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(The source of children's and of courtiers' pride!) Redress'd affronts, for vile affronts there pass'd; And warn'd them not the fretful to deride, But love each other dear, whatever them betide.
Right well she knew each temper to descry; To thwart the proud, and the submiss to raise; Some with vile copper-prize exalt on high, And some entice with pittance small of praise, And other some with baleful sprig she 'frays: E'en absent, she the reins of power doth hold, While with quaint arts the giddy crowd she sways: Forewarn'd, if little bird their pranks behold, "T will whisper in her ear, and all the scene unfold.
Lo now with state she utters the command! Eftsoons the urchins to their tasks repair; Their books of stature small they take in hand, Which with pellucid horn secured are, To save from finger wet the letters fair: The work so gay that on their back is seen, St. George's high achievements does declare; On which thilk wight that has y-gazing been, Kens the forth-coming rod, unpleasing sight, I ween!
Ah luckless he, and born beneath the beam Of evil star! it irks me whilst I write : As erst the bard by Mulla's silver stream, Oft, as he told of deadly dolorous plight, Sigh'd as he sung, and did in tears indite. For brandishing the rod, she doth begin To loose the brogues, the stripling's late delight! And down they drop; appears his dainty skin, Fair as the furry-coat of whitest ermilin.
O ruthful scene! when from a nook obscure, His little sister doth his peril see :
All playful as she sate, she grows demure; She finds full soon her wonted spirits flee; She meditates a prayer to set him free: Nor gentle pardon could this dame deny (If gentle pardon could with dames agree) To her sad grief that swells in either eye, And wings her so that all for pity she could dye.
No longer can she now her shrieks command;
And soon a flood of tears begins to flow;
But ah! what pen his piteous plight may trace? Or what device his loud laments explain? The form uncouth of his disguised face? The pallid hue that dyes his looks amain? The plenteous shower that does his cheek distain? When he, in abject wise, implores the dame, Ne hopeth aught of sweet reprieve to gain; Or when from high she levels well her aim, And, through the thatch, his cries each falling stroke proclaim.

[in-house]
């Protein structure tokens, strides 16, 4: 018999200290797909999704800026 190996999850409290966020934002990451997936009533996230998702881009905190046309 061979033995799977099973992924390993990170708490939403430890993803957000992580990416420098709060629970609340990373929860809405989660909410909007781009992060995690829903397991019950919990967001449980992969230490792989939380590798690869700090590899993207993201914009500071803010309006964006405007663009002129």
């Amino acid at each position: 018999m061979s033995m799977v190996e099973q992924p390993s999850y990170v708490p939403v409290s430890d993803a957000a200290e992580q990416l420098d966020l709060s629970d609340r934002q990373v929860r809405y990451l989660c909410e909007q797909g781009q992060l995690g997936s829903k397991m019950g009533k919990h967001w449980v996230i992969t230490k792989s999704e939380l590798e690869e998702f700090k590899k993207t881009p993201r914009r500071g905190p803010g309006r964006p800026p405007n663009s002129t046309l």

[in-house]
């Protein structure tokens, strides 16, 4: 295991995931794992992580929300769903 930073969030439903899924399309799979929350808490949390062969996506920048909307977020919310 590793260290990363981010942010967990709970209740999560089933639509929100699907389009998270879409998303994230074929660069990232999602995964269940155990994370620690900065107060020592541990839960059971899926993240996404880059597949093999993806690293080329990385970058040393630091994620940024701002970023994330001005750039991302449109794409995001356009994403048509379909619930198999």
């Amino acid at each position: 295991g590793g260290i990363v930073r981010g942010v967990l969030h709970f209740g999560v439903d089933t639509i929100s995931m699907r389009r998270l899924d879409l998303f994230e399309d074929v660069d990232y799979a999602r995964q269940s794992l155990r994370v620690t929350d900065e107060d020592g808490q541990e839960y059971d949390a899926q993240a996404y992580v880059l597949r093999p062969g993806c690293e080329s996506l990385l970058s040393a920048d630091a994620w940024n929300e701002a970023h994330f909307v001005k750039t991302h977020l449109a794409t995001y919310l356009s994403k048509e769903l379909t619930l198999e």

The other tribe, aghast, with sore dismay, Attend, and conn their tasks with mickle care:
By turns, astony'd, every twig survey, And, from their fellows' hateful wounds, beware; Knowing, I wist, how each the same may share ; Till fear has taught them a performance meet, And to the well-known chest the dame repair; Whence oft with sugar'd cates she doth them greet, And ginger-bread y-rare; now certes, doubly sweet!
See to their seats they hye with-merry glee,
His grievous wrong; his dame's unjust behest; And scorns her offer'd love and shuns to be caress'd.
His face besprent with liquid crystal shines,
If so I deem aright, transcending worth and fame.
Behind some door, in melancholy thought, Mindless of food, he, dreary caitiff! pines, Ne for his fellows' joyaunce careth aught, But to the wind all merriment resigns; And deems it shame, if he to peace inclines : And many a sullen look ascance is sent, Which for his dame's annoyance he designs; And still the more to pleasure him she's bent, The more doth he, perverse, her haviour past resent.
Ah me! how much I fear lest pride it be ! But if that pride it be, which thus inspires, Beware, ye dames, with nice discernment see, Ye quench not too the sparks of nobler fires: Ah! better far than all the Muses' lyres, All coward arts, is Valour's generous heat; The firm fixt breast which fit and right requires, Like Vernon's patriot soul! more justly great Than Craft that pimps for ill, or flowery false Deceit.
Yet nurs'd with skill, what dazzling fruits appear! E'en now sagacious Foresight points to show A little bench of heedless bishops here, And there a chancellor in embryo, Or bard sublime, if bard may e'er be so, As Milton, Shakspeare, names that ne'er shall die! Though now he crawl along the ground so low, Nor weeting how the Muse should soar on high, Wisheth, poor starveling elf! his paper kite may fly.
And this perhaps, who, censuring the design, Low lays the house which that of cards doth build,
Shall Dennis be! if rigid Fate incline, And many an epic to his rage shall yield; And many a poet quit th' Aonian field; And, sour'd by age, profound he shall appear, As he who now with 'sdainful fury thrill'd Surveys mine work; and levels many a sneer, And furls his wrinkly front, and cries, "What stuff is here?"